Doreen Duggan, 27, a friend of Hartman, attended Immanuel from pre-K through 8th grade. She said Immanuel was very small — about 50 kids in each grade — and predominantly white.
Duggan, who was adopted from Chile and describes herself as a "tomboy" when she was growing up, recalls teachers telling her not to play with boys at recess. "I could be having an innocent conversation, and they would say, 'Go play with the girls,'" she told Refinery29. Teachers and staff tried to discourage dating and relationships in the higher grades, even among opposite-sex students, she said.
Marriage was always portrayed as being exclusively between a man and a woman, and the "no premarital sex" message was constantly broadcasted. Duggan said she doesn't remember anyone specifically addressing same-sex relations, but they were also clearly not condoned. She remembers kids in the higher grades being encouraged to go to "purity classes" to pledge their virginity and getting purity rings.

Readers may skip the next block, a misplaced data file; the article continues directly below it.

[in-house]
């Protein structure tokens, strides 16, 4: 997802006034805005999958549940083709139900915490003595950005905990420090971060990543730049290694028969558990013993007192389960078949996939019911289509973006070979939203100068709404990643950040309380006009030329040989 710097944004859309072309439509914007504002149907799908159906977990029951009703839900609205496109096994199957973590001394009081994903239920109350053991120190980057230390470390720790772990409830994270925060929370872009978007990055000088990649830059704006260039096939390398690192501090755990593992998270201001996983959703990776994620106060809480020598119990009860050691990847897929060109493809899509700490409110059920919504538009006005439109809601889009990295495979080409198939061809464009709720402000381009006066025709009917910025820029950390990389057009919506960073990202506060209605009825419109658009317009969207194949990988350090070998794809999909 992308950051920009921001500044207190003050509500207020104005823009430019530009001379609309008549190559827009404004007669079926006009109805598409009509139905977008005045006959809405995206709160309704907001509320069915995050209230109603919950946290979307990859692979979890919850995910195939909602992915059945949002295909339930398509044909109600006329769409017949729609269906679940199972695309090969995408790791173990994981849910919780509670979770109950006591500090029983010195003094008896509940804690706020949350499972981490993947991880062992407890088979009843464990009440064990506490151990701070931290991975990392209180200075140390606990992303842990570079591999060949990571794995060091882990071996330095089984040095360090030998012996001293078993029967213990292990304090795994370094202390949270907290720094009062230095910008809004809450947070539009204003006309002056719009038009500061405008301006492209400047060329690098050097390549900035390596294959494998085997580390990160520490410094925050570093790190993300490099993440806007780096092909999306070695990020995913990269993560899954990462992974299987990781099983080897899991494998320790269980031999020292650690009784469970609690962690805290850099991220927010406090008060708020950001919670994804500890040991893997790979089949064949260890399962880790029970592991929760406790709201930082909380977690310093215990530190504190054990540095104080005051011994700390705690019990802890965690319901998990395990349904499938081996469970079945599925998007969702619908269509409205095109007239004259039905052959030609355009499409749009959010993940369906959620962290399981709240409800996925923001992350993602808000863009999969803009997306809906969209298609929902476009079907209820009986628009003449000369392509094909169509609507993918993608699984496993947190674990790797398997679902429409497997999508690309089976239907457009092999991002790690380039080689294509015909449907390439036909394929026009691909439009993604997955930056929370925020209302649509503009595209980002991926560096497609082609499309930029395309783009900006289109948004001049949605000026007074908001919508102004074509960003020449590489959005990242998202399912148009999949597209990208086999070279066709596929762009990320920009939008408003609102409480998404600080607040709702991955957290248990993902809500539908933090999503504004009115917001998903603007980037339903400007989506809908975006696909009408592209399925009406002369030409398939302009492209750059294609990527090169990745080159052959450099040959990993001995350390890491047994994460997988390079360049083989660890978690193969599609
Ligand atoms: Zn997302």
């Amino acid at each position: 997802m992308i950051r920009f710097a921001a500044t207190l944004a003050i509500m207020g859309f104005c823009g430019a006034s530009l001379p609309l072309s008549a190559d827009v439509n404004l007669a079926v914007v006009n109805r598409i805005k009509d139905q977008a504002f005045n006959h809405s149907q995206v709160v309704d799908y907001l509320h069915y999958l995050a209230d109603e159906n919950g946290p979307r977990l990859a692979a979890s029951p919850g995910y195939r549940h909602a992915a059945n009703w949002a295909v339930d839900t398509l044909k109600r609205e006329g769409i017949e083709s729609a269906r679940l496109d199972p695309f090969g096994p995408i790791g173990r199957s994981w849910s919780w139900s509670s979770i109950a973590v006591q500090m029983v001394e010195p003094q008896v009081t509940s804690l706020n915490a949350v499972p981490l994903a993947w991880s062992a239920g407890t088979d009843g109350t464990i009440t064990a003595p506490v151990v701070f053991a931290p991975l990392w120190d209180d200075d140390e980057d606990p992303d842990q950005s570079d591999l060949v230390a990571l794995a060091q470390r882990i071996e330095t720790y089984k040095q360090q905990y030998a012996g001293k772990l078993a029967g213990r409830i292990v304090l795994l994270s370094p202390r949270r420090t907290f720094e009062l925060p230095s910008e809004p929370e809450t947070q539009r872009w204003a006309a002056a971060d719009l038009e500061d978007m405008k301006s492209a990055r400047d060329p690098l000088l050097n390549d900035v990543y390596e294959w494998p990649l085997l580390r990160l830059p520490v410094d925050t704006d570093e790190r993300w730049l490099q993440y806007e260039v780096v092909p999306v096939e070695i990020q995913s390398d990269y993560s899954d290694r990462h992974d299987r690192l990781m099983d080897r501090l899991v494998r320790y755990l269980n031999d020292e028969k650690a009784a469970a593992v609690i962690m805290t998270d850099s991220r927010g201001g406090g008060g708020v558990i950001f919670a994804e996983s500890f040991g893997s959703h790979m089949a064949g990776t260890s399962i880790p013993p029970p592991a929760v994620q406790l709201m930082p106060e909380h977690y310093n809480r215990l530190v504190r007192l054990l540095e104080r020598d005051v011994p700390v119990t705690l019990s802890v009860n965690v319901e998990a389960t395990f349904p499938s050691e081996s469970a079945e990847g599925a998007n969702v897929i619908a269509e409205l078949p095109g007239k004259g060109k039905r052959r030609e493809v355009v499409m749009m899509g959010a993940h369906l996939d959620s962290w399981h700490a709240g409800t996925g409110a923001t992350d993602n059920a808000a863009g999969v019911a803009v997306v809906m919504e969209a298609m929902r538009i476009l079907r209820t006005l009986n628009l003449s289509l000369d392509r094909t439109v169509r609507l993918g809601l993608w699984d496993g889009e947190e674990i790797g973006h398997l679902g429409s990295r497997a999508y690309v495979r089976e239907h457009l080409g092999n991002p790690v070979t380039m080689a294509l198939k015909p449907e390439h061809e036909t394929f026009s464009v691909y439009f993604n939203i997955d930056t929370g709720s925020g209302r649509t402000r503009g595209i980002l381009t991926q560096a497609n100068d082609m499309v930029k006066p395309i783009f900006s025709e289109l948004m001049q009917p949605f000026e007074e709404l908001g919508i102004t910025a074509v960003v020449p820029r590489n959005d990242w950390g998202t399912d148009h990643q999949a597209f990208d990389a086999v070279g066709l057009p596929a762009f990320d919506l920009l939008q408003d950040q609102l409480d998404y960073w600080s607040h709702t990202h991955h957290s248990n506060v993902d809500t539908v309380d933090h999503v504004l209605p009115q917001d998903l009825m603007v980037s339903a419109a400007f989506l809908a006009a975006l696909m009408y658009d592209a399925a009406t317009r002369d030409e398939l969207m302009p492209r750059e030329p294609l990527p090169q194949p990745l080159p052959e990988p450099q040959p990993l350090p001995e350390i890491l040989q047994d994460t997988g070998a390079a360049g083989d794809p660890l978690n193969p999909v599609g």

As a mother of two (7 and almost 2), Duggan said she wouldn't send her children to Immanuel. "I would not put my kids in that school as a parent now," she said. "But it really aligned with my parents' morals."
I would not put my kids in that school as a parent now. But it really aligned with my parents' morals.
After Immanuel, Duggan attended the local public school for high school. "I met more people of different races, religions, and sexualities. For me, it was about meeting the people — like, There is no way this person is a bad person. That made what I'd been taught not make sense anymore." She said that while some of her classmates have become more open-minded since graduating, others have turned out just like their ultra-conservative parents.